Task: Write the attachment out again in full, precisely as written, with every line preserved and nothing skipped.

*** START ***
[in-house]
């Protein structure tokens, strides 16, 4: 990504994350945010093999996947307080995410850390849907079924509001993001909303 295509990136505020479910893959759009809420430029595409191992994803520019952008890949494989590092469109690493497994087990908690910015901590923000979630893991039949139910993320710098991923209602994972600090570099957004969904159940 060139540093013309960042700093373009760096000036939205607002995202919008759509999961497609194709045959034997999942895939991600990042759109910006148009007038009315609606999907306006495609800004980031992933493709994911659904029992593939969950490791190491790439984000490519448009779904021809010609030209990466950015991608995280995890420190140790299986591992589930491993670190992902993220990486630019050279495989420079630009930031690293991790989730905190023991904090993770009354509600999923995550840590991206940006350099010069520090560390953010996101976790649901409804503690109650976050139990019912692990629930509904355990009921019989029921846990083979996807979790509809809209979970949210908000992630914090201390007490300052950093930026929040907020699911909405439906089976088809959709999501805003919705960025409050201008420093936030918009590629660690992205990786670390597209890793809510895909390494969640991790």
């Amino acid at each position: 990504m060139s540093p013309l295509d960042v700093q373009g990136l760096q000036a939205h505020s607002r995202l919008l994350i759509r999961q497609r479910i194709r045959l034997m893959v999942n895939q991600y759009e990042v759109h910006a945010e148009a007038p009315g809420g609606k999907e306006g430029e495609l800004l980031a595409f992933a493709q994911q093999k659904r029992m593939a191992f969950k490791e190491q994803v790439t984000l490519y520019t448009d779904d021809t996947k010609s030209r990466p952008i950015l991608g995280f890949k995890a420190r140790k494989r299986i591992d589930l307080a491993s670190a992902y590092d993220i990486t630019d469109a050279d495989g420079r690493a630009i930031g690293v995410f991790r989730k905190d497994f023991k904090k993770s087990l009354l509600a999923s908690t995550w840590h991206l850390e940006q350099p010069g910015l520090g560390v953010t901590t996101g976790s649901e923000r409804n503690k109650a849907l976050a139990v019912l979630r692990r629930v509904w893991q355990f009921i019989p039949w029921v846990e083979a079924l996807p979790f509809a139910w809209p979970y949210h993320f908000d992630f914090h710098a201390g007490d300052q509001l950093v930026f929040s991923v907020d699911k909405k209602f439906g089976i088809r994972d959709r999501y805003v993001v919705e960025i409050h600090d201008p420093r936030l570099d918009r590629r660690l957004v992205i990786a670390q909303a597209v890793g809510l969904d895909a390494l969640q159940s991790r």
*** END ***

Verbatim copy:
[in-house]
């Protein structure tokens, strides 16, 4: 990504994350945010093999996947307080995410850390849907079924509001993001909303 295509990136505020479910893959759009809420430029595409191992994803520019952008890949494989590092469109690493497994087990908690910015901590923000979630893991039949139910993320710098991923209602994972600090570099957004969904159940 060139540093013309960042700093373009760096000036939205607002995202919008759509999961497609194709045959034997999942895939991600990042759109910006148009007038009315609606999907306006495609800004980031992933493709994911659904029992593939969950490791190491790439984000490519448009779904021809010609030209990466950015991608995280995890420190140790299986591992589930491993670190992902993220990486630019050279495989420079630009930031690293991790989730905190023991904090993770009354509600999923995550840590991206940006350099010069520090560390953010996101976790649901409804503690109650976050139990019912692990629930509904355990009921019989029921846990083979996807979790509809809209979970949210908000992630914090201390007490300052950093930026929040907020699911909405439906089976088809959709999501805003919705960025409050201008420093936030918009590629660690992205990786670390597209890793809510895909390494969640991790």
């Amino acid at each position: 990504m060139s540093p013309l295509d960042v700093q373009g990136l760096q000036a939205h505020s607002r995202l919008l994350i759509r999961q497609r479910i194709r045959l034997m893959v999942n895939q991600y759009e990042v759109h910006a945010e148009a007038p009315g809420g609606k999907e306006g430029e495609l800004l980031a595409f992933a493709q994911q093999k659904r029992m593939a191992f969950k490791e190491q994803v790439t984000l490519y520019t448009d779904d021809t996947k010609s030209r990466p952008i950015l991608g995280f890949k995890a420190r140790k494989r299986i591992d589930l307080a491993s670190a992902y590092d993220i990486t630019d469109a050279d495989g420079r690493a630009i930031g690293v995410f991790r989730k905190d497994f023991k904090k993770s087990l009354l509600a999923s908690t995550w840590h991206l850390e940006q350099p010069g910015l520090g560390v953010t901590t996101g976790s649901e923000r409804n503690k109650a849907l976050a139990v019912l979630r692990r629930v509904w893991q355990f009921i019989p039949w029921v846990e083979a079924l996807p979790f509809a139910w809209p979970y949210h993320f908000d992630f914090h710098a201390g007490d300052q509001l950093v930026f929040s991923v907020d699911k909405k209602f439906g089976i088809r994972d959709r999501y805003v993001v919705e960025i409050h600090d201008p420093r936030l570099d918009r590629r660690l957004v992205i990786a670390q909303a597209v890793g809510l969904d895909a390494l969640q159940s991790r």